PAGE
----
From Job Challenges to Career Advancement, Today’s Workers Need More Support
With unemployment at a record high, organizations are facing a labor lethargy -- employees are feeling unsatisfied in their jobs, under-recognized and, according to Development Dimensions International’s (DDI) 2009 Pulse of the Workforce survey, poised to jump ship when the time is right.
“The economy has forced organizations to focus on generating revenue and delivering bottom-line results, but this data tells us they’ve forgotten about the importance of also focusing on their people -- putting their organizations at risk for high turnover, poor performance and low engagement,” said Jim Davis, vice president of workforce development for DDI.
The report’s major findings include:
Here are some additional findings:
What makes their jobs stagnant?
When compared to their peers, those who answered “yes” to this question are twice as likely to say they had no room to advance (32% of those who said their jobs are stagnant vs. 18% who said they aren’t), are less likely to be asked to do more (14% vs. 27%) and are given fewer exciting challenges (3% vs. 26%).
Physically present, but mentally “punched-out.”
The slumping economy has resulted in sluggish staffs -- 46% of workers who said their jobs are stagnant were twice as likely to “just do their job and go home” (versus 20% of those who don’t feel stagnated). They’re also less interested in what they do, and one-third as likely to say they’re excited to go to work. Many of today’s workers are mentally checked out of their jobs -- their workloads are increasing, but they aren’t getting interesting challenges or opportunities to learn new skills.
“People don’t just want more work -- they want challenging work,” Davis said. “If companies want workers to excel, they have to motivate them to do more than scrape by. “So what are people doing to pass the time at the office? Workers were just as likely to check their Facebook page during work hours (15% everyday) as they were to help a co-worker meet a deadline (14% everyday). And they were less likely to ask for or take on an extra assignment (9% everyday). Many chose to skip the office altogether, as 1 out of every 5 workers played hooky (called in sick when they weren’t) up to 3 times this past summer.
It’s not all about leadership.
Most workers would pass on a promotion to a leadership position. Overall, 62% of workers don’t have leadership aspirations – it’s one thing stagnant and non-stagnant workers agree on. In fact, when asked if they could leapfrog into any position in their organization, the vast majority of workers (58%) said they’d stay in their current role. “It’s easy for organizations to focus their development efforts on the leadership track, but they can’t afford to ignore this group of professionals that aspire to be the technical experts and gurus,” Davis said.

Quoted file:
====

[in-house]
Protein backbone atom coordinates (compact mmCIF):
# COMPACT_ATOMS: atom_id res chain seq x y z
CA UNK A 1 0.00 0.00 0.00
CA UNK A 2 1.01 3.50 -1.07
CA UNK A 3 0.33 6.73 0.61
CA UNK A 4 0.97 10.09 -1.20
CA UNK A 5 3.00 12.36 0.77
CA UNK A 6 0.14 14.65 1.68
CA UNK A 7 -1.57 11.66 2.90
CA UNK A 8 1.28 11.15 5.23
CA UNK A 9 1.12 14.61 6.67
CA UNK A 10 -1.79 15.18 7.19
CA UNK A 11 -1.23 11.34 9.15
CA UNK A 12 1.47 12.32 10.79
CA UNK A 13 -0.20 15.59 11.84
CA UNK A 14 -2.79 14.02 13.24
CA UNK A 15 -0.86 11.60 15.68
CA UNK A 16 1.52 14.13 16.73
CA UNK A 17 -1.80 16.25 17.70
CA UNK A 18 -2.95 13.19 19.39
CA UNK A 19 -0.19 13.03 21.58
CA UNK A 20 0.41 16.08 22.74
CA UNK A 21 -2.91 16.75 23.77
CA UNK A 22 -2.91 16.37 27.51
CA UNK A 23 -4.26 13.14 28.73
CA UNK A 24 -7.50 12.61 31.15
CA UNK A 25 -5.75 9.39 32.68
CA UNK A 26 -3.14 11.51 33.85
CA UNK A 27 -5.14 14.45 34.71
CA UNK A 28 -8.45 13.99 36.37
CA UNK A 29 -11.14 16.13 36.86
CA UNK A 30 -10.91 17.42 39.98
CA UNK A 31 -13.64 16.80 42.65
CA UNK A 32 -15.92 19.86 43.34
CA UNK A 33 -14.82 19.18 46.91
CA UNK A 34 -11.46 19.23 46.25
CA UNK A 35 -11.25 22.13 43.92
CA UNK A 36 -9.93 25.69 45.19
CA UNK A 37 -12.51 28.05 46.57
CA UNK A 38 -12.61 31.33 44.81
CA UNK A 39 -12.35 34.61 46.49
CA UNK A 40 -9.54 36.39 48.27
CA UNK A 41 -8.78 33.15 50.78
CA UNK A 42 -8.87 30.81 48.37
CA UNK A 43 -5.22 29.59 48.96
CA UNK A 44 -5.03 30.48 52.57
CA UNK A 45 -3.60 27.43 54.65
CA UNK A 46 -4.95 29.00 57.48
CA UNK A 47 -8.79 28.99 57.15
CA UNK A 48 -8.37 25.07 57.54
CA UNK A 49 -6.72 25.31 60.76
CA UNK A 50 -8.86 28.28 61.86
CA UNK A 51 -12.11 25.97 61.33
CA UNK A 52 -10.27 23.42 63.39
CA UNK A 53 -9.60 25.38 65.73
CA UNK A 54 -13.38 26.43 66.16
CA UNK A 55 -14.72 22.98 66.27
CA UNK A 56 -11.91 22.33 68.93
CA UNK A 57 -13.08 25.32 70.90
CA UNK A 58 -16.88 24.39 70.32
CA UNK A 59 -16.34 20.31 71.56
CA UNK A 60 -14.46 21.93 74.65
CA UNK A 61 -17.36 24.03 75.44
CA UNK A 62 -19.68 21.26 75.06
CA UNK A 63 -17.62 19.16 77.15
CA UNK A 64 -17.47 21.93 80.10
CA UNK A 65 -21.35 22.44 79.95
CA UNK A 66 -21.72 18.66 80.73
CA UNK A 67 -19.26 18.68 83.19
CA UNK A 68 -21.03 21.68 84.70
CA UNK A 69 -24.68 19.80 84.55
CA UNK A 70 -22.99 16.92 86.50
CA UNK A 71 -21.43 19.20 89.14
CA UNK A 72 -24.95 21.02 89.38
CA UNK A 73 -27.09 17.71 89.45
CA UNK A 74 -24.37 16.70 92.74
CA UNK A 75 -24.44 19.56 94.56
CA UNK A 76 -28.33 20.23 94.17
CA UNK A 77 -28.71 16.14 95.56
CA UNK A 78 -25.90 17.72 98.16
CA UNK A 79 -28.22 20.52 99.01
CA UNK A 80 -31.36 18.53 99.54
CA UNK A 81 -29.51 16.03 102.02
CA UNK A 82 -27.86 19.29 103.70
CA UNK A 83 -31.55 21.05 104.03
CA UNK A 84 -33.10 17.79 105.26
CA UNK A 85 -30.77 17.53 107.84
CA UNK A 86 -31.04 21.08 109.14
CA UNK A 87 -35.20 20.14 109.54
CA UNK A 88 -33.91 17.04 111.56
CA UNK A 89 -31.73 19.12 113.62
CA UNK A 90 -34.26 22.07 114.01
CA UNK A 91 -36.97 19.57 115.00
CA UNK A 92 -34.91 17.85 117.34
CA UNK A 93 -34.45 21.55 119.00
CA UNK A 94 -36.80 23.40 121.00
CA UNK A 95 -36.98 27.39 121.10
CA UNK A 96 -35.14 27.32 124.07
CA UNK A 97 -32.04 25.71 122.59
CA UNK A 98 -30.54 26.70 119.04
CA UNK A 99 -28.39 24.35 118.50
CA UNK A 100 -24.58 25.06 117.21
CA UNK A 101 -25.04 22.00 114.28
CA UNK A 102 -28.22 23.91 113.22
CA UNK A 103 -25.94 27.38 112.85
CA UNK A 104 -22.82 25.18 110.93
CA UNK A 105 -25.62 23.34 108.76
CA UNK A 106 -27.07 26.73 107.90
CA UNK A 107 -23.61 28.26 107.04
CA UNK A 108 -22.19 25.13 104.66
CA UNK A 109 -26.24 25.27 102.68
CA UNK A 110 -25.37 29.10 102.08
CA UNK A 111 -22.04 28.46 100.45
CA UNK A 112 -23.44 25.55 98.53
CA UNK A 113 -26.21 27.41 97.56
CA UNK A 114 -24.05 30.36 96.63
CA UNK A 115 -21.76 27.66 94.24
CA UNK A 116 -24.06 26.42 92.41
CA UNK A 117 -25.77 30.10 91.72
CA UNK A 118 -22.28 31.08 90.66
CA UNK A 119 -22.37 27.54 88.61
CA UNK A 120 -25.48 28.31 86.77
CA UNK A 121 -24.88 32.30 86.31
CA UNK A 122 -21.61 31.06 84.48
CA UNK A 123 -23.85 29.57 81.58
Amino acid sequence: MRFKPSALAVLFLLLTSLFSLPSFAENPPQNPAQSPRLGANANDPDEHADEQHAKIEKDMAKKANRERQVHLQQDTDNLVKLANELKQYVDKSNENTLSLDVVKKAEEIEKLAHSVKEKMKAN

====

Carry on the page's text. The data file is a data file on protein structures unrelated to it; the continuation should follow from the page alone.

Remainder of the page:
More than half of workers did not feel stretched outside of their comfort zone with their development or job opportunities -- two areas where companies could be providing their workforce with experiences to keep them engaged. This is proven by the fact that 24% of people who are being asked to take on new challenges that stretch them are also more excited to go to work. People who said their career is stagnant also were half as likely to be recognized for their efforts (27% vs. 56%). “For most people, the paycheck isn’t enough. They need to feel valued and challenged,” Davis said.
Because the grass is greener.
Stagnant workers are more than twice as likely to move on to another company and not look back, noting that they’ll leave for another company if given the opportunity (77% vs. 32%). This is a major risk for organizations that are preparing for the upturn. Workers who don’t feel they’re being used to their full potential and have no place to go are more likely to leave. The only thing stopping them now is the economy (26% of those who said their jobs are stagnant vs. 9% who said they aren’t).
“Companies that have taken their eye off of the ball when it comes to their employees will lose good people to other organizations and even competitors,” Davis said. In fact, 10% of stagnant workers will only wait another month before they make a change and 1 in 4 said they’ll wait no more than 90 days.
Getting too technical?
According to respondents, technical and interpersonal skills training are equally important for success. Technical skills still ranked as a top choice for training (not surprising considering technical training is often mandatory for professionals). However, interpersonal skills like resolving conflict, presenting/selling ideas, communicating and managing change also ranked high on the list of desired training. When asked to rate confidence around skills, interpersonal skills are clearly lagging -- only half of workers rated their interpersonal skills as “very good” or “excellent.”
“Interpersonal skills are crucial to everything an employee has to do today,” Davis said. “If companies want employees to step up their performance, they have to develop these critical skills.”
Development Dimensions International conducted the Pulse of the Workforce survey with 1,000 employed U.S. workers across industries and throughout the United States in August 2009.